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Rahm Emanuel and public sector union play hardball over Chicago library hours

Across the US, financially strapped local governments are cutting back on library hours. In Chicago, Mayor Rahm Emanuel has reduced the libraries' week to five days amid a stand-off with a public union.

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Mr. Lindall called the Monday closure a contract violation and says the union wants the lost jobs and reduced hours restored. He says the library system already suffered significant budget cuts, reduced hours and layoffs two years ago under former Chicago Mayor Richard M. Daley.

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“We don’t think the people want the union and the city to sit down and figure out the best way to cut access to libraries. The people want an agreement to keep the libraries fully open,” he says.

Cutting hours and shuttering branches is trending nationally, according to data from the ALA. In 2011, 16 percent of all libraries in the US were forced to reduce hours. One year earlier, just 4.5 percent of libraries reduced hours.

Library budgets are also vulnerable. In fiscal year 2011, 60 percent of all US libraries reported flat or decreased operating budgets.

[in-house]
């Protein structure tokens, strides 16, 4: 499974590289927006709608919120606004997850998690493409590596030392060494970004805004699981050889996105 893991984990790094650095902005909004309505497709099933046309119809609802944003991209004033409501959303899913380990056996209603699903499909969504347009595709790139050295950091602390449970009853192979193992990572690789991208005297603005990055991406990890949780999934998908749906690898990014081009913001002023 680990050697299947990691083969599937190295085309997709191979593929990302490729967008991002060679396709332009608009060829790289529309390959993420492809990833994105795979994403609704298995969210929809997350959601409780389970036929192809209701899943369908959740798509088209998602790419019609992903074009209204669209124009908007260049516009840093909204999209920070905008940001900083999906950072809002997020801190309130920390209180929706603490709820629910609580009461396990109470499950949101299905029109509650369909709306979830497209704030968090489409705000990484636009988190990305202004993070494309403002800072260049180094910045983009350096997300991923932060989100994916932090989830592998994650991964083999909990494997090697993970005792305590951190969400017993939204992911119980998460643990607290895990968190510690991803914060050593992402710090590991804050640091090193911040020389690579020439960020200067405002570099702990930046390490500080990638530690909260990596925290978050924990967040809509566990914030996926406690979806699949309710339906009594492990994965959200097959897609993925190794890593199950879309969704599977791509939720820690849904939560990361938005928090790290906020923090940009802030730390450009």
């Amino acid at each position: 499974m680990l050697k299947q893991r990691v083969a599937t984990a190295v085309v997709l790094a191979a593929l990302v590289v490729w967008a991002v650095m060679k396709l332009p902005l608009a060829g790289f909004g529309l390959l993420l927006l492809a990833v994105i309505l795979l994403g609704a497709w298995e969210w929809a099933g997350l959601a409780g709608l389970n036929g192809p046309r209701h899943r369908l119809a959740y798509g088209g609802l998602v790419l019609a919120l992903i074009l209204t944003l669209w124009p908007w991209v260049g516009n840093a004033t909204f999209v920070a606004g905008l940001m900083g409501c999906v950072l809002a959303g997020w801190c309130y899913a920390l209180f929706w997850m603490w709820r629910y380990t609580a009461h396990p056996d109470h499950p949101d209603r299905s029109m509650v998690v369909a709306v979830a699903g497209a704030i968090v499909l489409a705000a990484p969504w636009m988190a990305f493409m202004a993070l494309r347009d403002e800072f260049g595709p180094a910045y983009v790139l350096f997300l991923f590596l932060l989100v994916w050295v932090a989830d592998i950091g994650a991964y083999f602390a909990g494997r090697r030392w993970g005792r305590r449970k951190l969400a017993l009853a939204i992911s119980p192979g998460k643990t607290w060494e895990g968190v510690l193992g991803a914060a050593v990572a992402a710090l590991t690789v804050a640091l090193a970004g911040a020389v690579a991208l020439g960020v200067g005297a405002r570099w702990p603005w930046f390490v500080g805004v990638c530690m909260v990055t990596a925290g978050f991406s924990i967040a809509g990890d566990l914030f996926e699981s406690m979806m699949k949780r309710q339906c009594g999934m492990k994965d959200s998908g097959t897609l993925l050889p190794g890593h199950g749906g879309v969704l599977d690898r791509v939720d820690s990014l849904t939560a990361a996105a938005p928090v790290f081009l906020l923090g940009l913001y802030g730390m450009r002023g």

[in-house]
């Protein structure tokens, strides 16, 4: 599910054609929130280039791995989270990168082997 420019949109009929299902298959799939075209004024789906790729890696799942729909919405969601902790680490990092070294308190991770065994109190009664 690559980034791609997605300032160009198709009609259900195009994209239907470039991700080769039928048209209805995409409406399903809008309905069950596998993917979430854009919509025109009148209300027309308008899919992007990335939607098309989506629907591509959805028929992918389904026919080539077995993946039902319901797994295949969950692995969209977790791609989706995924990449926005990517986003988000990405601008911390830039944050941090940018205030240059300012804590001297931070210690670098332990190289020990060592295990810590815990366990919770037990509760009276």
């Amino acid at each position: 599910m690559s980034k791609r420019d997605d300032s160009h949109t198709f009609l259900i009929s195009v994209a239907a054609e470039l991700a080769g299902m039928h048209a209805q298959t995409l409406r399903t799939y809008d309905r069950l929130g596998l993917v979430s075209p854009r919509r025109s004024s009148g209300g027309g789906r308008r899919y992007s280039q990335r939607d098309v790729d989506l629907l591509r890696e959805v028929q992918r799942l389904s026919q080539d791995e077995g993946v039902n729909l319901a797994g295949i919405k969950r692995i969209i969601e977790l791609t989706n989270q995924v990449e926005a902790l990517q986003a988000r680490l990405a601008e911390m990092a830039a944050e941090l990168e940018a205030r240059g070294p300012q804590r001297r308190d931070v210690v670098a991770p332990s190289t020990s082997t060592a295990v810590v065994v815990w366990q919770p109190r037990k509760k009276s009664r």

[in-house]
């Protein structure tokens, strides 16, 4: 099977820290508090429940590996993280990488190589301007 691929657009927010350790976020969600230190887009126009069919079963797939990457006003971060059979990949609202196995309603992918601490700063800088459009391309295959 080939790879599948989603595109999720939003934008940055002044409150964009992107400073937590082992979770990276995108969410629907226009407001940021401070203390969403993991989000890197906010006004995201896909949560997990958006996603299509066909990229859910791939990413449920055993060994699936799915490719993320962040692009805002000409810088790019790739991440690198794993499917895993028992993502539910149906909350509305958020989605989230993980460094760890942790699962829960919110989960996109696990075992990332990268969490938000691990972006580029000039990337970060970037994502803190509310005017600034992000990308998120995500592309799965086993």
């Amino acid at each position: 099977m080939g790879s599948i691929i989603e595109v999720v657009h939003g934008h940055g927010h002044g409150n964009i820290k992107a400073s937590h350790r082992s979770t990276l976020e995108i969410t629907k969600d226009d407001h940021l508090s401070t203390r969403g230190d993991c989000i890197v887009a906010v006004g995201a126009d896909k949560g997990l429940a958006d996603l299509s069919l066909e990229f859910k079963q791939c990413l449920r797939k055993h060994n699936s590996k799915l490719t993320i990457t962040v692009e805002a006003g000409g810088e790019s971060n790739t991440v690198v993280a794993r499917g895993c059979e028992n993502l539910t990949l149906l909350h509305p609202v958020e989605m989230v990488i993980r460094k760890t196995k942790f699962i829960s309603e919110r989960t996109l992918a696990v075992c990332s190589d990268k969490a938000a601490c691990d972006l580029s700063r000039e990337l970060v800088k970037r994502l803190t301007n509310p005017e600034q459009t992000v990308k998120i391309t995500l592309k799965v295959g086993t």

The industry is so alarmed by the budget slashing, it is a keynote topic at the association’s midwinter meeting next week in Dallas. Ms. Raphael, the ALA president, says she sympathizes with the nation’s mayors, who have the difficult burden of finding cuts, especially because property tax revenues are shrinking.

But she adds that, in addition to access to books, audiovisual media, and other materials, libraries provide essential services for job seekers, such as free online computer use. According to ALA data, 88 percent of libraries provided job databases and other resources to job seekers in 2011.

“For every hour a library is closed, it makes people who don’t have access to those resources more vulnerable,” she says. She says that although libraries faced cuts through earlier economic downturns, particularly in the aftermath of 9-11, this current climate is “so much worse … in terms of the length and depth of the recession.”

Libraries are facing cutbacks at a time when public libraries are becoming more reliant than ever on funding from local governments rather than states, according to the Institute of Museum and Library Services, an organization in Washington that provides policy research for libraries and museums.

The organization’s October 2011 survey shows that public library funding from local governments increased nearly 33 percent from 2000 to 2009, while state funding decreased 28 percent. Local governments accounted for 84 percent of public library funding across the US in 2009; in Illinois, local municipalities provided 88 percent.

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